"Some of the young people I've looked after have been excluded from school, others have flatly refused to go to school or got into trouble with the police, and there have also been those times when a school has called me in the middle of the working day and asked me to go in and offer support to a youngster in my care.
Whether it's building bridges with teachers or with police officers, the youngsters I take on have been through some bad times, and it is essential that I am there for them 24 hours a day. Working outside the home would simply not be possible.
I became a full-time carer after doing some respite cover, and although at that stage I had no fostering-related qualifications, I have now reached my SVQ level 3 (the Scottish equivalent to NVQ) and I intend to train still further so I can stay one step ahead.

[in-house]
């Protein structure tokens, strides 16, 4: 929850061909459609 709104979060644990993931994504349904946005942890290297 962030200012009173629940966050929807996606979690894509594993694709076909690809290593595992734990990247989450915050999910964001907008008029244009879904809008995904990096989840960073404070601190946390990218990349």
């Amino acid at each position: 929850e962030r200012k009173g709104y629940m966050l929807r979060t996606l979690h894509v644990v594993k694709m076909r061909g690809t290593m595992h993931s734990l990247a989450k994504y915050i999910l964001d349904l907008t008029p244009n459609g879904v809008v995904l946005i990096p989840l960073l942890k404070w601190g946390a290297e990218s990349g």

It's really important that a carer specialising in teenagers keeps up with current slang and understands how young people feel. There's a whole range of support services out there to ensure that the training is as relevant and accessible as it can be, and, in my view, the support is getting better all the time.
Although I have a 28-year-old daughter and an eight-year-old grandson, I like to think I'm in touch with the young. Understanding what makes them tick is just as important as maintaining a sense of humour."Reuse content